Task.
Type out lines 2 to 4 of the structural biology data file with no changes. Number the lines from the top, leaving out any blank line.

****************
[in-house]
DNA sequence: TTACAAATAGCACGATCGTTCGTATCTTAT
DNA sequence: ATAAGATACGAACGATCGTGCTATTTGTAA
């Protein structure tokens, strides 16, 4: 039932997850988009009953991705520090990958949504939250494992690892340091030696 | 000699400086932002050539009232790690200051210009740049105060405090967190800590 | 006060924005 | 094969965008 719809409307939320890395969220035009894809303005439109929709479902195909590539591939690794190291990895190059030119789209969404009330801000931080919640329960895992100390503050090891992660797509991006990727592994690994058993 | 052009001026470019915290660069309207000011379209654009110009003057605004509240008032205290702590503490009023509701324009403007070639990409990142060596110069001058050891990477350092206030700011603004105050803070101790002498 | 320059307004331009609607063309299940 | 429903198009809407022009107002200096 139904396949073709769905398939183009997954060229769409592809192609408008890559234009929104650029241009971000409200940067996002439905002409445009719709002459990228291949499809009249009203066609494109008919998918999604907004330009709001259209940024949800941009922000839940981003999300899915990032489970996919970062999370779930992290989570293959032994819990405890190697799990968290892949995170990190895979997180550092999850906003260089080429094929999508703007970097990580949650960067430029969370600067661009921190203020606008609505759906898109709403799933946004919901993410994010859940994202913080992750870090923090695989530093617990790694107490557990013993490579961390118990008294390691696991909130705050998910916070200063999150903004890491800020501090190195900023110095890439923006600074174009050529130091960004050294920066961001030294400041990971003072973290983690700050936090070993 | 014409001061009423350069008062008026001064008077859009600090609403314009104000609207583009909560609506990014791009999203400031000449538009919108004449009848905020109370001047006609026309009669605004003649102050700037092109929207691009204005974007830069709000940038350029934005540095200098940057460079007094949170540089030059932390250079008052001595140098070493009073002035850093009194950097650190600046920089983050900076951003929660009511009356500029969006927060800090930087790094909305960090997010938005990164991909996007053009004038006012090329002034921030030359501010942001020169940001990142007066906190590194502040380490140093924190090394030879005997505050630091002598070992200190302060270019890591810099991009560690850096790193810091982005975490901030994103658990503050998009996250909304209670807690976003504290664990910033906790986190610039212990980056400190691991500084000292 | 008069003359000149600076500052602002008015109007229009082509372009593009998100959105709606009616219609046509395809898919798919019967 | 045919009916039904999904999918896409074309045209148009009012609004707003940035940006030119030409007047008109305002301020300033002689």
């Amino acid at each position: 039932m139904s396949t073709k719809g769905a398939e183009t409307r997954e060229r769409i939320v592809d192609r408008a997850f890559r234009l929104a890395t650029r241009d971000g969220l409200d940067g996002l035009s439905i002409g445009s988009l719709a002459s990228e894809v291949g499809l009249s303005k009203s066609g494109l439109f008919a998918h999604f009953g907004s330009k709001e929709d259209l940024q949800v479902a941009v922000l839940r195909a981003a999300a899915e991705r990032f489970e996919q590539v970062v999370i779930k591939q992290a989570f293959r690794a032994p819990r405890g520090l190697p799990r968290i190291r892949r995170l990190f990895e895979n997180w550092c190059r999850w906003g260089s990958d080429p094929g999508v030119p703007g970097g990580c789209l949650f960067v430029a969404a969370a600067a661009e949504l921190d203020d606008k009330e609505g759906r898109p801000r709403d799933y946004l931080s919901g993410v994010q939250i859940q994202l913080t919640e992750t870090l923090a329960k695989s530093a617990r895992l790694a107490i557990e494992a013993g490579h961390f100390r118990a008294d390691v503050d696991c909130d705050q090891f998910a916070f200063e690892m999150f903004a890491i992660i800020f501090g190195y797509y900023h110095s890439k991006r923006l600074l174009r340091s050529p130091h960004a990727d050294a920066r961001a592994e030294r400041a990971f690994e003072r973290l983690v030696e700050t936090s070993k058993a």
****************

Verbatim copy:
DNA sequence: TTACAAATAGCACGATCGTTCGTATCTTAT
DNA sequence: ATAAGATACGAACGATCGTGCTATTTGTAA
């Protein structure tokens, strides 16, 4: 039932997850988009009953991705520090990958949504939250494992690892340091030696 | 000699400086932002050539009232790690200051210009740049105060405090967190800590 | 006060924005 | 094969965008 719809409307939320890395969220035009894809303005439109929709479902195909590539591939690794190291990895190059030119789209969404009330801000931080919640329960895992100390503050090891992660797509991006990727592994690994058993 | 052009001026470019915290660069309207000011379209654009110009003057605004509240008032205290702590503490009023509701324009403007070639990409990142060596110069001058050891990477350092206030700011603004105050803070101790002498 | 320059307004331009609607063309299940 | 429903198009809407022009107002200096 139904396949073709769905398939183009997954060229769409592809192609408008890559234009929104650029241009971000409200940067996002439905002409445009719709002459990228291949499809009249009203066609494109008919998918999604907004330009709001259209940024949800941009922000839940981003999300899915990032489970996919970062999370779930992290989570293959032994819990405890190697799990968290892949995170990190895979997180550092999850906003260089080429094929999508703007970097990580949650960067430029969370600067661009921190203020606008609505759906898109709403799933946004919901993410994010859940994202913080992750870090923090695989530093617990790694107490557990013993490579961390118990008294390691696991909130705050998910916070200063999150903004890491800020501090190195900023110095890439923006600074174009050529130091960004050294920066961001030294400041990971003072973290983690700050936090070993 | 014409001061009423350069008062008026001064008077859009600090609403314009104000609207583009909560609506990014791009999203400031000449538009919108004449009848905020109370001047006609026309009669605004003649102050700037092109929207691009204005974007830069709000940038350029934005540095200098940057460079007094949170540089030059932390250079008052001595140098070493009073002035850093009194950097650190600046920089983050900076951003929660009511009356500029969006927060800090930087790094909305960090997010938005990164991909996007053009004038006012090329002034921030030359501010942001020169940001990142007066906190590194502040380490140093924190090394030879005997505050630091002598070992200190302060270019890591810099991009560690850096790193810091982005975490901030994103658990503050998009996250909304209670807690976003504290664990910033906790986190610039212990980056400190691991500084000292 | 008069003359000149600076500052602002008015109007229009082509372009593009998100959105709606009616219609046509395809898919798919019967 | 045919009916039904999904999918896409074309045209148009009012609004707003940035940006030119030409007047008109305002301020300033002689």